Wednesday, August 10, 2011

Marvelous fun at Marvin's

While my nephews are in town, I wanted to take them someplace interesting. I love arcade games and amusement machines and automatons, and they were quite fascinated with my stories of the Musée Méchanique while I was in San Francisco, so I thought it might be fun to take them to our local version of the Musée here in metro Detroit: Marvin's Marvelous Mechanical Museum (on Facebook).

One of the most interesting things to me is what people of the time period considered amusing or entertaining. For a generation that had only just begun to see moving images, small scenes enclosed in glass with a few moving parts were probably amazing. Dan the Drinking Man, for example, would drink from a bottomless glass. There were always risqué machines in nearly every arcade during the turn of the century; Naughty Marietta is an example.

Other popular machines included fortune tellers like Zelda the Mysterious, who was imported to Marvin's from Coney Island. (She predicted that I should "beware of a dark haired one who is jealous of your success in life and will try to make trouble.")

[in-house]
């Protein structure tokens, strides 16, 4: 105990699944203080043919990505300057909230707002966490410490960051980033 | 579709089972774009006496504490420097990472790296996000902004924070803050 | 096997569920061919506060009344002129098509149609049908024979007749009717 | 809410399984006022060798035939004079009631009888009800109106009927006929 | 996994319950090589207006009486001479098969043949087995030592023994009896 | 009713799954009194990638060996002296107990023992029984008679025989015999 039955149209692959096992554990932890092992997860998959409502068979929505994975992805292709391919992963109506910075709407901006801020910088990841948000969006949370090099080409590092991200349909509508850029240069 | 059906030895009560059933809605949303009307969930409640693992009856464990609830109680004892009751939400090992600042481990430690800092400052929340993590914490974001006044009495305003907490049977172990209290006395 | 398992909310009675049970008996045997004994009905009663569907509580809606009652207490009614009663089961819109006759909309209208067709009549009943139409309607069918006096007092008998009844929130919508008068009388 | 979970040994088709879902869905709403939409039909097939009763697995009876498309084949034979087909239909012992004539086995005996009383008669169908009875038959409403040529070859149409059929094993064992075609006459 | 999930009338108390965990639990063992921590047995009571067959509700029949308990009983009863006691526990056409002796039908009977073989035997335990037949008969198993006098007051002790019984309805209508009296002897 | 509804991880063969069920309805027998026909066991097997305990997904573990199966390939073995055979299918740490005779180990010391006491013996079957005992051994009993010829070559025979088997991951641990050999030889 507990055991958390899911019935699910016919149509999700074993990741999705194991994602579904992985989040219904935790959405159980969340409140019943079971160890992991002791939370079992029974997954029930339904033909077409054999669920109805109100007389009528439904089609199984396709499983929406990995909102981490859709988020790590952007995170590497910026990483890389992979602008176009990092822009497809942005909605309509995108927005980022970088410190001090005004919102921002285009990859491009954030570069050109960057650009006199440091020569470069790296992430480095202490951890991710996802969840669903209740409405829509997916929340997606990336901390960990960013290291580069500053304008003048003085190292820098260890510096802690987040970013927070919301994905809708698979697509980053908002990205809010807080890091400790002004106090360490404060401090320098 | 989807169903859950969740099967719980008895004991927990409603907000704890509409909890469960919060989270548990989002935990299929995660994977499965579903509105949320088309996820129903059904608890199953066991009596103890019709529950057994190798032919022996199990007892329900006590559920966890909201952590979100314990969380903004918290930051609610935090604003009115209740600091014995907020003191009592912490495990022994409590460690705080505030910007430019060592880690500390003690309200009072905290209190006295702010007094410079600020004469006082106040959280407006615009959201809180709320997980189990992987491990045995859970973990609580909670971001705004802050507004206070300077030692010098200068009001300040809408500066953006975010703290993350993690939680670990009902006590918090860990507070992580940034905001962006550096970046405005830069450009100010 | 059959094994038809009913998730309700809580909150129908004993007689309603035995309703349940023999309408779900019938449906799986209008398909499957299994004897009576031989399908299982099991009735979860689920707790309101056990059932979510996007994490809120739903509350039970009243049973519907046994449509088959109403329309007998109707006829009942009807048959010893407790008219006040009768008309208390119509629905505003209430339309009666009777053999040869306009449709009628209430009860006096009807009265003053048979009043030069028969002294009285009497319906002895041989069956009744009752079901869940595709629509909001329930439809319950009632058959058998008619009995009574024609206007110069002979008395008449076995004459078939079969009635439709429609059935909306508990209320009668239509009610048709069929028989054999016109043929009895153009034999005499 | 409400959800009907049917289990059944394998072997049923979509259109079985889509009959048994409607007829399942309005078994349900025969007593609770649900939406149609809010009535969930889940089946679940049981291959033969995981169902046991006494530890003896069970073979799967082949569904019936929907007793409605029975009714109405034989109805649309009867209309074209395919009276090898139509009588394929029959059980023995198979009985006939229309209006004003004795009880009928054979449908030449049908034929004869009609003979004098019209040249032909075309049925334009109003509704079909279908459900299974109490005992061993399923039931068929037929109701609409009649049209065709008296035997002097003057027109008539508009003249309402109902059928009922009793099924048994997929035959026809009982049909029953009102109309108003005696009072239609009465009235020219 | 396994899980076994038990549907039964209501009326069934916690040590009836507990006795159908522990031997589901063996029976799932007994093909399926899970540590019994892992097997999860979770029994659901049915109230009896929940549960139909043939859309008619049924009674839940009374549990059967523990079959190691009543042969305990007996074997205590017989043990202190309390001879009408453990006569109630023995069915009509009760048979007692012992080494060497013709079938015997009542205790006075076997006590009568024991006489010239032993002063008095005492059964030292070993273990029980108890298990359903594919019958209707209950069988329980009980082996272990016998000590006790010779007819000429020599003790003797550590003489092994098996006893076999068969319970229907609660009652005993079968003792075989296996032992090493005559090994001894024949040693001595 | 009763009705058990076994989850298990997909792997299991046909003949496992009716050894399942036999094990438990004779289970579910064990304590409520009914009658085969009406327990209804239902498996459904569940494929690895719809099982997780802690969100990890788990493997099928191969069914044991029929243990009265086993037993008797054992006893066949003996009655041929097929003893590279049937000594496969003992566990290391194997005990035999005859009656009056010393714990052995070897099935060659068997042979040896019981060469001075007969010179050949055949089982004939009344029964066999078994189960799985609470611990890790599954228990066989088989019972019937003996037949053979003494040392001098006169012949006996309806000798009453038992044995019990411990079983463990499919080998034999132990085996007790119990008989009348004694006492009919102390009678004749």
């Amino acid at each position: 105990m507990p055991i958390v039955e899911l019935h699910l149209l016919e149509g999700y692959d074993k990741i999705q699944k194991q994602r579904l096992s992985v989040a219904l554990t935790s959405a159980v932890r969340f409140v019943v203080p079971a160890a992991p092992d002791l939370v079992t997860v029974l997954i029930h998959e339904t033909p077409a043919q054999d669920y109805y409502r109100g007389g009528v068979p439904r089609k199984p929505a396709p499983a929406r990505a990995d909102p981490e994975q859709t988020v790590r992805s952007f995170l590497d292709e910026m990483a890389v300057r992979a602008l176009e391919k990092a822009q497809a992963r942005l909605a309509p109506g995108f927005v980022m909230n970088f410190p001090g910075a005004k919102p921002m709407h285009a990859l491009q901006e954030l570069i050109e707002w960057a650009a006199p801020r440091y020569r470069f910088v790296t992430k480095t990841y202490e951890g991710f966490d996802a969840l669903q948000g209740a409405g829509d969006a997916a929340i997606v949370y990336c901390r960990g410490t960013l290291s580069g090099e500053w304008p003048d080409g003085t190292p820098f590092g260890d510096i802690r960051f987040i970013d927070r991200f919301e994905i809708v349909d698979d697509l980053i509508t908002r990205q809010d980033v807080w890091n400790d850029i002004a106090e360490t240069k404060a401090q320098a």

Zelda the Mysterious, Laurel Moon

Music automatons such as player pianos, music boxes, and machines that could play songs with a number of instruments were also popular; this Regina music box is quite beautiful. At the House on the Rock in Wisconsin they have a number of music automatons (some of the huge, the size of rooms) such as this:

The Blue Danube Room at the House on the Rock, Laurel Moon

What I most love are the amazing details found on some of the machines. Elaborate metal findings and handcarved wood, beautiful lettering, and paintings often embellish the machines of the past.

Metal coin insertion point on weight machine at Marvin's, Laurel Moon

Rajah machine at Marvin's, Laurel Moon

Hand plate for novelty machine, Marvin's, Laurel Moon

Rajah knows all, Marvin's Laurel Moon

Carved figure from carousel machine, Marvin's, Laurel Moon

The atmosphere at Marvin's is amazing. There are giant vintage posters of magicians and every single square inch is crammed with amazing artifacts and astonishing marvels.

Marvin's Marvelous Mechanical Museum, Laurel Moon

Seeing these beautiful creations reminds me about the details in my own work, and how to create something that pleases but also shares beauty with the world. It also reminds me of the human condition, and how even though we change, we still stay the same, with the same appetites, fears, and desires.

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